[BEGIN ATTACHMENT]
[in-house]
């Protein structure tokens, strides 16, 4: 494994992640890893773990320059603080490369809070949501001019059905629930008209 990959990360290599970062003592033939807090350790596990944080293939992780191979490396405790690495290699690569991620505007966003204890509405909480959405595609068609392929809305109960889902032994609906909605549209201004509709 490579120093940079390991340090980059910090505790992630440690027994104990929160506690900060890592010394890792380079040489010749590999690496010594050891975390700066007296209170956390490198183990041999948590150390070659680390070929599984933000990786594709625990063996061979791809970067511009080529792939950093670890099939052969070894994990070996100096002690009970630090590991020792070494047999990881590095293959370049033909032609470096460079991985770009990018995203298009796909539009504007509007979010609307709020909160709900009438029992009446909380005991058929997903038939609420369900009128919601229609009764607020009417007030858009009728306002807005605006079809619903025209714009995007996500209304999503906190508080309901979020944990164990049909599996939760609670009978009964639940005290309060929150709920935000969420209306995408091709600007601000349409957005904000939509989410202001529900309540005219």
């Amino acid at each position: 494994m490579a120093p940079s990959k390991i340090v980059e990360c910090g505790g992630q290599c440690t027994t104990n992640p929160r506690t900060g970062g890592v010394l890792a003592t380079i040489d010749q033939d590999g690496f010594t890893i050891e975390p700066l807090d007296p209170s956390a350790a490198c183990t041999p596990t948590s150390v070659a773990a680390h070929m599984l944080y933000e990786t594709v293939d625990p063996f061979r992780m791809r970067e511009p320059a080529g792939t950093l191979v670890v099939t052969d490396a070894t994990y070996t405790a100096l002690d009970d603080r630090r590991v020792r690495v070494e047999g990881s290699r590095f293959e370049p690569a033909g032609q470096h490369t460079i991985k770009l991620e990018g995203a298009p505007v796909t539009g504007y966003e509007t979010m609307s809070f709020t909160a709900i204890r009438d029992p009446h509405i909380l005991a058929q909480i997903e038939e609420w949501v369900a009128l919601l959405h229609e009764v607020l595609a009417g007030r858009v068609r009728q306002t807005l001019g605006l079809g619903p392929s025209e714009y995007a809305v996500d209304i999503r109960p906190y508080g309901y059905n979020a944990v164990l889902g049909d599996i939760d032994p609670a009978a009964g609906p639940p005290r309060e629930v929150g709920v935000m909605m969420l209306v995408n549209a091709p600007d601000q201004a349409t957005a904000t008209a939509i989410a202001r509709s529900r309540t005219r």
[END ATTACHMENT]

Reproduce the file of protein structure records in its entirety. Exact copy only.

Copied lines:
[in-house]
């Protein structure tokens, strides 16, 4: 494994992640890893773990320059603080490369809070949501001019059905629930008209 990959990360290599970062003592033939807090350790596990944080293939992780191979490396405790690495290699690569991620505007966003204890509405909480959405595609068609392929809305109960889902032994609906909605549209201004509709 490579120093940079390991340090980059910090505790992630440690027994104990929160506690900060890592010394890792380079040489010749590999690496010594050891975390700066007296209170956390490198183990041999948590150390070659680390070929599984933000990786594709625990063996061979791809970067511009080529792939950093670890099939052969070894994990070996100096002690009970630090590991020792070494047999990881590095293959370049033909032609470096460079991985770009990018995203298009796909539009504007509007979010609307709020909160709900009438029992009446909380005991058929997903038939609420369900009128919601229609009764607020009417007030858009009728306002807005605006079809619903025209714009995007996500209304999503906190508080309901979020944990164990049909599996939760609670009978009964639940005290309060929150709920935000969420209306995408091709600007601000349409957005904000939509989410202001529900309540005219």
């Amino acid at each position: 494994m490579a120093p940079s990959k390991i340090v980059e990360c910090g505790g992630q290599c440690t027994t104990n992640p929160r506690t900060g970062g890592v010394l890792a003592t380079i040489d010749q033939d590999g690496f010594t890893i050891e975390p700066l807090d007296p209170s956390a350790a490198c183990t041999p596990t948590s150390v070659a773990a680390h070929m599984l944080y933000e990786t594709v293939d625990p063996f061979r992780m791809r970067e511009p320059a080529g792939t950093l191979v670890v099939t052969d490396a070894t994990y070996t405790a100096l002690d009970d603080r630090r590991v020792r690495v070494e047999g990881s290699r590095f293959e370049p690569a033909g032609q470096h490369t460079i991985k770009l991620e990018g995203a298009p505007v796909t539009g504007y966003e509007t979010m609307s809070f709020t909160a709900i204890r009438d029992p009446h509405i909380l005991a058929q909480i997903e038939e609420w949501v369900a009128l919601l959405h229609e009764v607020l595609a009417g007030r858009v068609r009728q306002t807005l001019g605006l079809g619903p392929s025209e714009y995007a809305v996500d209304i999503r109960p906190y508080g309901y059905n979020a944990v164990l889902g049909d599996i939760d032994p609670a009978a009964g609906p639940p005290r309060e629930v929150g709920v935000m909605m969420l209306v995408n549209a091709p600007d601000q201004a349409t957005a904000t008209a939509i989410a202001r509709s529900r309540t005219r």